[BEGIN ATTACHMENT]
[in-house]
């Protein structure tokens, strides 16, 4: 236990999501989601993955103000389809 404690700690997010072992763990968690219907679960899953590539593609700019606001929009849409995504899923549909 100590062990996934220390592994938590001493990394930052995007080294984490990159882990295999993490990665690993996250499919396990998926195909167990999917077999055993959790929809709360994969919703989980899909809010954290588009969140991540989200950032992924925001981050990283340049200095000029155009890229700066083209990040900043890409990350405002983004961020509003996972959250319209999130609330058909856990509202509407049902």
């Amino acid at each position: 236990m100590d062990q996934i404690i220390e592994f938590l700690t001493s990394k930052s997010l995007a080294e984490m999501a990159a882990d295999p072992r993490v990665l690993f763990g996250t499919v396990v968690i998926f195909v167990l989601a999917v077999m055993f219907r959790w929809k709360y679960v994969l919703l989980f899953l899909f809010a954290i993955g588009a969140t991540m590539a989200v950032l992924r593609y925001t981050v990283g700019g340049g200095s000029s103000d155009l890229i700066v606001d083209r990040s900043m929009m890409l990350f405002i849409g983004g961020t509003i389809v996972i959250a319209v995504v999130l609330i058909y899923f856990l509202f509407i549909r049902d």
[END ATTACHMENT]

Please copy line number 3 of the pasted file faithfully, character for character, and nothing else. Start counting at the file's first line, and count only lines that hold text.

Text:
């Amino acid at each position: 236990m100590d062990q996934i404690i220390e592994f938590l700690t001493s990394k930052s997010l995007a080294e984490m999501a990159a882990d295999p072992r993490v990665l690993f763990g996250t499919v396990v968690i998926f195909v167990l989601a999917v077999m055993f219907r959790w929809k709360y679960v994969l919703l989980f899953l899909f809010a954290i993955g588009a969140t991540m590539a989200v950032l992924r593609y925001t981050v990283g700019g340049g200095s000029s103000d155009l890229i700066v606001d083209r990040s900043m929009m890409l990350f405002i849409g983004g961020t509003i389809v996972i959250a319209v995504v999130l609330i058909y899923f856990l509202f509407i549909r049902d």